• research activities are consistent with approved protocols;
  • appropriate PPE is being used at all times; and
  • personnel understand the research, protocols, and SOPs associated with their role in the facility/lab.

Note that, while we expect all personnel to have a firm understanding of the work performed in their labs/facilities and any risks/hazards associated with that work, we also understand that not everyone will have knowledge of every aspect.

A perfectly acceptable answer to a question is: “I don’t know, but the person who does know is…”

Any institution using animals for research, teaching or testing is eligible to apply for AAALAC accreditation. There are currently more than 925 accredited programs in 40 countries. Organizations include:

  • universities
  • hospitals
  • government agencies
  • pharmaceutical companies
  • biotechnology companies
  • agricultural research programs
  • nonprofit organizations
  • other research institutions

The AAALAC accreditation process is a multi-step process that involves the University’s animal care and use team and the AAALAC site visit team

  1. The University prepares a comprehensive description (program description; PD) of all aspects of the animal care and use program at UMD.
  2. An interdisciplinary AAALAC team reviews the PD and supporting documents.
  3. The University and the AAALAC team determine the site visit dates and the University develops a site visit agenda.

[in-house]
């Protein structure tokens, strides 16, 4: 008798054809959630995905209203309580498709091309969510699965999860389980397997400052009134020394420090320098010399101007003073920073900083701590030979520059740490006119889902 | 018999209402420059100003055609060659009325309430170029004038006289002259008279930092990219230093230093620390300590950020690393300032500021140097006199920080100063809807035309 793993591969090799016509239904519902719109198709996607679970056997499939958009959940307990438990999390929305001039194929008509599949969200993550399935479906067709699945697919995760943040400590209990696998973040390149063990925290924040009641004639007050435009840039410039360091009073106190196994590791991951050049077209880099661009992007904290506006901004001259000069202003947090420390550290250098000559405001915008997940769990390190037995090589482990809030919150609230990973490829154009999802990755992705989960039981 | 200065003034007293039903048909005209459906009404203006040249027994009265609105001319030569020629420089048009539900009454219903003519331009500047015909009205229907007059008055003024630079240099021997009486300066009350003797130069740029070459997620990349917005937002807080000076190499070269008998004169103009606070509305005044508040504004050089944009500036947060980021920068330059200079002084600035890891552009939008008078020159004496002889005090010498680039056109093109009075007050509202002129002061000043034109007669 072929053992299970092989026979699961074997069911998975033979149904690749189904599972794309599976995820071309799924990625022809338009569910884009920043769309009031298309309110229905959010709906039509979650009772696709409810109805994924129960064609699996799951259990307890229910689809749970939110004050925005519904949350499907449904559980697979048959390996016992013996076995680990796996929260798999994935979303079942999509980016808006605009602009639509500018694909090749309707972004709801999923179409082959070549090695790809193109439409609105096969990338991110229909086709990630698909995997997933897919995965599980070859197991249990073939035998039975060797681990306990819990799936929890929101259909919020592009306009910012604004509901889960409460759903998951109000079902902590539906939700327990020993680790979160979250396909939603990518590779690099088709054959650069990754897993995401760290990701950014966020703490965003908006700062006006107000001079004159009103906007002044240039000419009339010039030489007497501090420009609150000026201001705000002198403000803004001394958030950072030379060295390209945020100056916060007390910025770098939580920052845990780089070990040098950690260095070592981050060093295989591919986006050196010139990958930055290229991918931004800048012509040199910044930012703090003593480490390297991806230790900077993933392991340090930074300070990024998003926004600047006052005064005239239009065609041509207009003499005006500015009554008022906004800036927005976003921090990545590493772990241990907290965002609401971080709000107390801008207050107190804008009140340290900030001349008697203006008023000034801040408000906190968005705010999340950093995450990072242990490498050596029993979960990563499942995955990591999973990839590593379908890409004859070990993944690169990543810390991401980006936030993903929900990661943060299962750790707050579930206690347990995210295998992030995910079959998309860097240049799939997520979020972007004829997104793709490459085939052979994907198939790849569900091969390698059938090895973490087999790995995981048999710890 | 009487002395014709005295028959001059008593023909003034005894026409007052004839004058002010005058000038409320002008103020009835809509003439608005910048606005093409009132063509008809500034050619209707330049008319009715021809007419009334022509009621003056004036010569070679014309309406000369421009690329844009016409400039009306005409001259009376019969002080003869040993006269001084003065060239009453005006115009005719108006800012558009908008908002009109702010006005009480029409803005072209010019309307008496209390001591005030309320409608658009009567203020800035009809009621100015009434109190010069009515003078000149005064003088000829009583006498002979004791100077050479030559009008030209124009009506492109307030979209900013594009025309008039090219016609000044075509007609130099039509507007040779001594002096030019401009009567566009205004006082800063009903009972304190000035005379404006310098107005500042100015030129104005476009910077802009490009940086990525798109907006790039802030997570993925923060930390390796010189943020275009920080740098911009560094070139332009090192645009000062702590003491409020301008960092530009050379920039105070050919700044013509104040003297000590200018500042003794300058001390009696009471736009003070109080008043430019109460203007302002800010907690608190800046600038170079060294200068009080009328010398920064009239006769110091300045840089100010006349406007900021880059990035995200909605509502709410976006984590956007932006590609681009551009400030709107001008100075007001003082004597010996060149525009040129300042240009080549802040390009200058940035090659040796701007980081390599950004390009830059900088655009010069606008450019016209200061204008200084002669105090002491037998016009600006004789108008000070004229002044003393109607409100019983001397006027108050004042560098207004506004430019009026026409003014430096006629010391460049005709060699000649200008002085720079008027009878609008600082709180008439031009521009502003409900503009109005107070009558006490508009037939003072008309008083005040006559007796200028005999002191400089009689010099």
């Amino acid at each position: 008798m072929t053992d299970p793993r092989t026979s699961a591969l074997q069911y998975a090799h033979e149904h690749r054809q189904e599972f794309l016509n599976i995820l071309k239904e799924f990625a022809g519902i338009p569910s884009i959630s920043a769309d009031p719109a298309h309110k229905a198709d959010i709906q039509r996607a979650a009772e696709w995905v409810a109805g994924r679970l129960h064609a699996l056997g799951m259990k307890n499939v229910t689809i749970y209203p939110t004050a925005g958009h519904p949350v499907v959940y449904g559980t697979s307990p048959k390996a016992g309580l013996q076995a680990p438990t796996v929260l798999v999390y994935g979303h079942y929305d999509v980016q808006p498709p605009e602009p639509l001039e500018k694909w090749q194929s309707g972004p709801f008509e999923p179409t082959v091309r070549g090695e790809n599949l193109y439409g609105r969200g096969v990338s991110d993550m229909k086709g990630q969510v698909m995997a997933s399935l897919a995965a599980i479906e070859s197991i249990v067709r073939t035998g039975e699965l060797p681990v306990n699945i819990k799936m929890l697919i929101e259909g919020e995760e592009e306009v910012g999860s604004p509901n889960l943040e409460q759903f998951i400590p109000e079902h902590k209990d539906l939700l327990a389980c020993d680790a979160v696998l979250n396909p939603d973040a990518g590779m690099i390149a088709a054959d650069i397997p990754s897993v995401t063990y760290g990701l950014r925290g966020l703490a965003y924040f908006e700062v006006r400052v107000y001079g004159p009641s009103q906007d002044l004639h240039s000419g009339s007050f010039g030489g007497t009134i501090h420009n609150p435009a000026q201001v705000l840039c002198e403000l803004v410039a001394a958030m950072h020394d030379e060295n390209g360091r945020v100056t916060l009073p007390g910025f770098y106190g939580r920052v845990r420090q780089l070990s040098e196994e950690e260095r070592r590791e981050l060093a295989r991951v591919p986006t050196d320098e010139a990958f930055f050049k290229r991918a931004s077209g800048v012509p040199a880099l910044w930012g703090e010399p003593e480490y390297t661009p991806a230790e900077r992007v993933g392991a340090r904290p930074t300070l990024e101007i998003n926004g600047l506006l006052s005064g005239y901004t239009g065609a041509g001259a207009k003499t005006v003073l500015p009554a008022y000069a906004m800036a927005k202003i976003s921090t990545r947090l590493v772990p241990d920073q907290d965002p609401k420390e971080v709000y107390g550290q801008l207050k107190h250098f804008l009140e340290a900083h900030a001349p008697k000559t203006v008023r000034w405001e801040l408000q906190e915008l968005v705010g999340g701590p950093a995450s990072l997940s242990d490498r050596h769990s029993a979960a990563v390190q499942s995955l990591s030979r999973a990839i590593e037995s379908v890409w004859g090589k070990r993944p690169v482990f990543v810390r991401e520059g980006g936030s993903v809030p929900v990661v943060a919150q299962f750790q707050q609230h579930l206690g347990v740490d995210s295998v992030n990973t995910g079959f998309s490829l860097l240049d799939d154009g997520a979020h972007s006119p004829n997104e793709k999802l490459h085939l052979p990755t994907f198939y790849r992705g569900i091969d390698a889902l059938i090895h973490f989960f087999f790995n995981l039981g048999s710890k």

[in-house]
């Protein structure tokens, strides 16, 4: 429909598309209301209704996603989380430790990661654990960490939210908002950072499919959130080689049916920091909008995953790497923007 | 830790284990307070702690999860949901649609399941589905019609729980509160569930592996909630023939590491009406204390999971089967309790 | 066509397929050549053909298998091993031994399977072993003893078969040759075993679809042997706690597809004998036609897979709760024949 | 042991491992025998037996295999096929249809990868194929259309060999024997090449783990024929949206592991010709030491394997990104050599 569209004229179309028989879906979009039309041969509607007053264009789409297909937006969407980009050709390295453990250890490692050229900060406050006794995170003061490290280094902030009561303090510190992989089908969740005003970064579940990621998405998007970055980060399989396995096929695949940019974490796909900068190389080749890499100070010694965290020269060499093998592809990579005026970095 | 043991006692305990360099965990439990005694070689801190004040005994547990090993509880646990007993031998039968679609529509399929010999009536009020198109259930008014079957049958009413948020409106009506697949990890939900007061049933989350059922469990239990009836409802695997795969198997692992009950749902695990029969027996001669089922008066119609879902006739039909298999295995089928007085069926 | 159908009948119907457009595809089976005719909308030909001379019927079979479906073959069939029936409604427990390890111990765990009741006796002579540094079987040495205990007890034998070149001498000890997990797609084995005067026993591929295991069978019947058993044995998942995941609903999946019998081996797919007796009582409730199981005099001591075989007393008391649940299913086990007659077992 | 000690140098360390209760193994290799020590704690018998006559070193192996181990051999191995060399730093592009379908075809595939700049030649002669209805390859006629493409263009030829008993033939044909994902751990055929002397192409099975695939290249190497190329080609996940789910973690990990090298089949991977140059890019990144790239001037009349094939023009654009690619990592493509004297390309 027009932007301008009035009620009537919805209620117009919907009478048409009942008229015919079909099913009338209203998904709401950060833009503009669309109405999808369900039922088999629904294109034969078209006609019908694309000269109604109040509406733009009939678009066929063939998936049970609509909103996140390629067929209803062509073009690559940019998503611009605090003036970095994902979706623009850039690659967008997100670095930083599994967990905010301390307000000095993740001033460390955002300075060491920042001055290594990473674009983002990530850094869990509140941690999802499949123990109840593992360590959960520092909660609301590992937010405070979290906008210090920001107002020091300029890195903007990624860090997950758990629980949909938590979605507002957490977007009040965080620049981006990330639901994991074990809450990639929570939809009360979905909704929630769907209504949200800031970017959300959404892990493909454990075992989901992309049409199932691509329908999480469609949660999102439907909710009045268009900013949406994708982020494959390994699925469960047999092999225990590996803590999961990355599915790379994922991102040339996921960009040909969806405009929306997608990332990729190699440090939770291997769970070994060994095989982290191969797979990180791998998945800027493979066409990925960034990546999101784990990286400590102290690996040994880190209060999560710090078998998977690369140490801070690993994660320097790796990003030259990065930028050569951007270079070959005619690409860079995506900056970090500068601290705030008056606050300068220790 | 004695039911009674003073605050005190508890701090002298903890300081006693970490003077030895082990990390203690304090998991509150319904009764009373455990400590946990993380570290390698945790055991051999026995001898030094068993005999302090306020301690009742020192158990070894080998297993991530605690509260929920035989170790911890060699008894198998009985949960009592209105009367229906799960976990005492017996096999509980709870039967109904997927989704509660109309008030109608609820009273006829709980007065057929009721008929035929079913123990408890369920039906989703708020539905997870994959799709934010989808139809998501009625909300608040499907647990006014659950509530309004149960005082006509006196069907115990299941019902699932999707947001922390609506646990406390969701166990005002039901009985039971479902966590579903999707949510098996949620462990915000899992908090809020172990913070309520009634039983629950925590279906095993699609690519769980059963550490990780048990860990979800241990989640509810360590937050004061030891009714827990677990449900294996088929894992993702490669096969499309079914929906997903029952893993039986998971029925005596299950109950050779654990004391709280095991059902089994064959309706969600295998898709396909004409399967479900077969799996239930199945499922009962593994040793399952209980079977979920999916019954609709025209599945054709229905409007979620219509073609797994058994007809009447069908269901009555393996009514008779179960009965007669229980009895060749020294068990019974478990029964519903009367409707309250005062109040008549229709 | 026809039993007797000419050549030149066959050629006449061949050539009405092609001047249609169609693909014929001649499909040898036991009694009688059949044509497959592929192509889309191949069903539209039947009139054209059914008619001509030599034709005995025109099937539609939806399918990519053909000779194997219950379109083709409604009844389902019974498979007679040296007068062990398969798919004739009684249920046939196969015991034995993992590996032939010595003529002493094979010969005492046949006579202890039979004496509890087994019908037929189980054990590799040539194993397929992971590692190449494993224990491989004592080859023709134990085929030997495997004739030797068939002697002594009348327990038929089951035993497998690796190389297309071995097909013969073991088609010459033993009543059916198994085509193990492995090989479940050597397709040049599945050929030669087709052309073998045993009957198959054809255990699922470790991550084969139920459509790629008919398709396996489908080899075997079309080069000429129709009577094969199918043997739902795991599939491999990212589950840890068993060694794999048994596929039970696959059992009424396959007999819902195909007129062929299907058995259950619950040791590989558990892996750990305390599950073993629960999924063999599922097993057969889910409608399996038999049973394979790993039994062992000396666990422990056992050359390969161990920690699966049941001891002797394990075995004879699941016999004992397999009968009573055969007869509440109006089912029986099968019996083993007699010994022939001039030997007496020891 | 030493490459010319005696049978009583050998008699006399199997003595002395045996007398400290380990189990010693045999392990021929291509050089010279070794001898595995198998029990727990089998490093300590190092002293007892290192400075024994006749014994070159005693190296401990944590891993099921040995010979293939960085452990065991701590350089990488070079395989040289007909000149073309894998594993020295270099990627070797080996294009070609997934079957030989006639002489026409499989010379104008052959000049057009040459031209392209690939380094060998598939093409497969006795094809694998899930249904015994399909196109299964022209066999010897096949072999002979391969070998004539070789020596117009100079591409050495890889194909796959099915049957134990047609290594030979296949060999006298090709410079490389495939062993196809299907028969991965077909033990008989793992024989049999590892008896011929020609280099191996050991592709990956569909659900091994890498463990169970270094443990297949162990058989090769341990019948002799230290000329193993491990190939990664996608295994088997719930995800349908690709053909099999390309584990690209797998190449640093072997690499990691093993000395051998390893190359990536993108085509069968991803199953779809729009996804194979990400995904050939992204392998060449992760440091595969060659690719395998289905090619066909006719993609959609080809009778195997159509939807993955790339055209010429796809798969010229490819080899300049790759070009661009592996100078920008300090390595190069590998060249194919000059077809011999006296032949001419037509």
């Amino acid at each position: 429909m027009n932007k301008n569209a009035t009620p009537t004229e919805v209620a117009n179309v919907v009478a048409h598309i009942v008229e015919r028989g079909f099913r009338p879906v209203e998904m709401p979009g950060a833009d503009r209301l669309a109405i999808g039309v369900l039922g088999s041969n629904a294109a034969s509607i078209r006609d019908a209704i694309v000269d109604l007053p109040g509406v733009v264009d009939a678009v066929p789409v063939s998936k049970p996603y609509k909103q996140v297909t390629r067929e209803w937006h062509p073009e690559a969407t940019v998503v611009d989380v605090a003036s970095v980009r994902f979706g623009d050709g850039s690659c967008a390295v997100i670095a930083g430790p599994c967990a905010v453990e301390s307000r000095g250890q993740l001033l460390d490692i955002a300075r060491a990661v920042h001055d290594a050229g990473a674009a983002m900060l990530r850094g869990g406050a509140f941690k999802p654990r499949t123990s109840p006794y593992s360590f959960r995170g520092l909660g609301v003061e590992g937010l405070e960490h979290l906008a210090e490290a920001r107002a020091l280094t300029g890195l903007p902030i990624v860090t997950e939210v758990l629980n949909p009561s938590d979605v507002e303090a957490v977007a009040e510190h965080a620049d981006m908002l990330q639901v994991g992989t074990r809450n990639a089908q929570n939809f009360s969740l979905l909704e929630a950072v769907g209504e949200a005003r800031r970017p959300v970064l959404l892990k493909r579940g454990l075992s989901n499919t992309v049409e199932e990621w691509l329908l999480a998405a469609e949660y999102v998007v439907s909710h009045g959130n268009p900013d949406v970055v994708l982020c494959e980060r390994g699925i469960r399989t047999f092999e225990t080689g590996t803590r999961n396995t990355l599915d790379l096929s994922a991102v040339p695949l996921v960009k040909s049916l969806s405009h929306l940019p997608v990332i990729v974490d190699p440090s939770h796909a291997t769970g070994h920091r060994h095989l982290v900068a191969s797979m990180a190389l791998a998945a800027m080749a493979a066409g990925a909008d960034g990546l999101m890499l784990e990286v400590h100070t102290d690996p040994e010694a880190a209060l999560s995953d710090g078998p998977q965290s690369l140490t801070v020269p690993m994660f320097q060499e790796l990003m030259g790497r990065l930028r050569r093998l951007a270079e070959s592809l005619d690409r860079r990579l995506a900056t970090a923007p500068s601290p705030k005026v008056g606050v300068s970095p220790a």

4. During the site visit, the AAALAC team conducts an in-brief, reviews the PD to obtain answers to any questions, conducts facility walk-throughs, reviews program documentation, and meets with the IACUC to perform a comprehensive assessment of our animal care and use program.
  5. After the walk-through, the site visitors meet in “executive session” to discuss their assessment, key observations and items they want to share with us right away.
  6. Following the executive session, the site visitors conduct an exit briefing. They share a list of items that are commendable, suggestions for improvement, and mandatory items for correction, as applicable. All interested members of the animal care and use and support team are invited to attend.
  7. The University may choose to submit a post-site visit communication to inform AAALAC how they have addressed some or all of the findings and recommendations of the site visitors.
  8. The final accreditation decision lies with the AAALAC Council on Accreditation. The final council decision may be Continued Full Accreditation; Conditional Accreditation; Deferred Accreditation; Probation; or to Revoke Accreditation. The University of Maryland College Park animal care and use program has been fully accredited since 2011.

The AAALAC Council on Accreditation meets three times a year to decide on the outcome of accreditation visits conducted during that trimester. The final council decision may be Continued Full Accreditation; Conditional Accreditation; Deferred Accreditation; Probation; or to Revoke Accreditation. The University of Maryland College Park animal care and use program has been fully accredited since 2011.

No, AAALAC is not a regulatory body and does not make regulations or set its own standards. Instead, AAALAC relies on Three Primary Standards along with other, widely accepted guidelines. Institutions must also meet all applicable local and national regulations. AAALAC does publish position statements that may serve as supplemental guidelines for situations described in them.

AAALAC International accreditation is a voluntary process. AAALAC offers the only international accreditation for animal care and use programs. The University of Maryland College Park has chosen to attain and maintain AAALAC accreditation as a way to communicate our commitment animal welfare and to excellence in animal care and use.